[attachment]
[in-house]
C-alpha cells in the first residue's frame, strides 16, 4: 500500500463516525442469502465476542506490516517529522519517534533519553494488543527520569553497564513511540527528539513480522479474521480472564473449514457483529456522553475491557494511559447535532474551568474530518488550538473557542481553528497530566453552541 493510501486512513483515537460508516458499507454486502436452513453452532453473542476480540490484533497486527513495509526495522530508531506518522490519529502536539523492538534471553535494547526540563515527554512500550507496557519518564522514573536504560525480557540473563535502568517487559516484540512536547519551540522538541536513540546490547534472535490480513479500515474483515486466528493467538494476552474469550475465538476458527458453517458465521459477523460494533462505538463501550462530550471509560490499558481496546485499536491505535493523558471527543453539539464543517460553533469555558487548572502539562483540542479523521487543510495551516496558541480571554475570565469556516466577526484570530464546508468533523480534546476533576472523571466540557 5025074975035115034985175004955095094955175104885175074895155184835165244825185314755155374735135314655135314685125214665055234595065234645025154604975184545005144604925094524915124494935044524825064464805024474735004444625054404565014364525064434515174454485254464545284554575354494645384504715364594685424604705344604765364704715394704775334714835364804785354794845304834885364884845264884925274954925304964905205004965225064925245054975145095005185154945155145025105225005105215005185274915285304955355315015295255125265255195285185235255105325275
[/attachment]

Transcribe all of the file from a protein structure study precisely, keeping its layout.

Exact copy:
[in-house]
C-alpha cells in the first residue's frame, strides 16, 4: 500500500463516525442469502465476542506490516517529522519517534533519553494488543527520569553497564513511540527528539513480522479474521480472564473449514457483529456522553475491557494511559447535532474551568474530518488550538473557542481553528497530566453552541 493510501486512513483515537460508516458499507454486502436452513453452532453473542476480540490484533497486527513495509526495522530508531506518522490519529502536539523492538534471553535494547526540563515527554512500550507496557519518564522514573536504560525480557540473563535502568517487559516484540512536547519551540522538541536513540546490547534472535490480513479500515474483515486466528493467538494476552474469550475465538476458527458453517458465521459477523460494533462505538463501550462530550471509560490499558481496546485499536491505535493523558471527543453539539464543517460553533469555558487548572502539562483540542479523521487543510495551516496558541480571554475570565469556516466577526484570530464546508468533523480534546476533576472523571466540557 5025074975035115034985175004955095094955175104885175074895155184835165244825185314755155374735135314655135314685125214665055234595065234645025154604975184545005144604925094524915124494935044524825064464805024474735004444625054404565014364525064434515174454485254464545284554575354494645384504715364594685424604705344604765364704715394704775334714835364804785354794845304834885364884845264884925274954925304964905205004965225064925245054975145095005185154945155145025105225005105215005185274915285304955355315015295255125265255195285185235255105325275